By the film’s end, these twin transitions are complete. Hogwart’s defenses have been compromised through the actions of Draco Malfoy, a student and uneasy Death Eater; Dumbledore lies dead at the hands of Severus Snape—a double-agent for the Order who, at least for the moment, appears to have actually been working as a triple-agent; and Harry, along with Hermione and Ron, has vowed to leave behind Hogwarts to find Voldemort’s remaining horcruxes: hidden containers for parts of his soul that, as long as they persist, protect him from death.
In many ways, the Harry Potter series interfaces uncomfortably with most understandings of international relations. Foreign policy is often about balancing unpalatable alternatives, as has been the story of US engagement with the so-called “Arab Spring,” its efforts to ensure the delivery of vital supplies to NATO forces in Afghanistan, and its dealings with North Korea. Rowling’s novels—and their film versions—are too sophisticated not to allow even good characters to make bad, and even cruel, decisions. For example, a significant thematic of The Deathly Hallows is that Dumbledore, who we know as a paragon of moral rectitude and self-sacrifice, has lived a far from untarnished life.
The wizarding world that Harry and his friends fight to defend is itself deeply flawed. Its enslavement of House-Elves is so complete that all but Dobby recoil at the thought of freedom. It denies full political and civil rights to other sentient magical creatures, including Centaurs and Goblins. Many of its members look upon non-magical humans (Muggles) with a sense of smug superiority; more than a few refer to witches and wizards born of Muggles as “mudbloods.” The Ministry of Magic proves willing to propagandize against those it considers threats via British wizardry’s leading newspaper, The Daily Prophet. As the series unfolds, we also see it conduct star-chamber trials, condemn people to torture at the hands of the soul-sucking Dementors, and frequently bend to the desires of the rich and powerful.
Through all of this, however, Rowling never gives us any reason to doubt that Voldemort and his Death Eaters are evil embodied. They stand for racial subordination, tyranny, and the sacrifice of others to their own ambitions. Voldemort himself is the series’ “Big Bad”; his every action, as well as his very appearance confirms his demonic nature. Voldemort’s eyes are and nostrils are slits, his skin serpentine. He commits numerous atrocities, such as suspending a tortured Hogwarts teacher (of “Muggle studies”) above the table on which he and his followers eat dinner or feeding an innocent old man to his snake familiar. Indeed, while many of Rowling’s “good” characters are flawed, and her “bad” characters—other than Voldemort—capable of redemption, there is little moral ambiguity in Harry Potter.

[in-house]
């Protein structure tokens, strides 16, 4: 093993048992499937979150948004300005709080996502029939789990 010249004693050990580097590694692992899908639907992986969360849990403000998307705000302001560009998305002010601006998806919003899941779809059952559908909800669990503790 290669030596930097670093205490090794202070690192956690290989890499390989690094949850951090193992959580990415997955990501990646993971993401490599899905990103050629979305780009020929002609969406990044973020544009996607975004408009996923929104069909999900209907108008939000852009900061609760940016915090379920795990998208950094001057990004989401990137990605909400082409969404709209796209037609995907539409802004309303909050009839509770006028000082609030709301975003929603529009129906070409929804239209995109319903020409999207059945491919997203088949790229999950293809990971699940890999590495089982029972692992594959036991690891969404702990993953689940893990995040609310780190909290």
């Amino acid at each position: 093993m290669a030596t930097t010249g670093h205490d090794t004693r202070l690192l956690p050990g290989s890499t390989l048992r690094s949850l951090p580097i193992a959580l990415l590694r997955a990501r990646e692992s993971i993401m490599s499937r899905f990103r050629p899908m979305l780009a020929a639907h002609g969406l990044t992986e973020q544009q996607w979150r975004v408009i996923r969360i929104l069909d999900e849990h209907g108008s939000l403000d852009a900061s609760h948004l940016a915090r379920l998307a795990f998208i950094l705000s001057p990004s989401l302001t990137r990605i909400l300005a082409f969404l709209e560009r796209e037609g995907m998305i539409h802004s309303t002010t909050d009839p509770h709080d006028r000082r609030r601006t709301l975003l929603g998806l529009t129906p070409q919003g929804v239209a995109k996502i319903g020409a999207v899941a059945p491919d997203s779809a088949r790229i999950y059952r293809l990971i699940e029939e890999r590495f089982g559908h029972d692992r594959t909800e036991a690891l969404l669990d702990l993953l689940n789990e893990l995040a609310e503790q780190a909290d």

If there exists an explicit foreign-policy message in Harry Potter, it is that we should not sacrifice liberty for security. The books are resolutely anti-torture. Hogwarts games keeper Hagrid is briefly sent to Azkaban—the wizarding world’s Guantanamo Bay—without anything approximating due process. Sirius Black spends years there for crimes he didn’t commit, during which he is driven (temporarily) insane. Rowling strongly suggests that even the guilty do not deserve punishment at the hands of Azkaban’s Dementors.
In fact, the Ministry’s practices prove steps along the slippery slope to fascism and tyranny. Once the Death Eater’s subvert it from within, they easily harness its institutional apparatus for the persecution of mudbloods and other “undesirables.” They deploy its propaganda to further their ideological of racial purity and magical superiority, as well as to brand Harry the most dangerous enemy of the wizarding community. Although they control some recalcitrant officials with the Imperious Curse, others, including Umbridge, eagerly embrace the Ministry’s new policies. As long as Voldemort stays in the shadows, many wizards and witches don’t even recognize that his forces have seized control.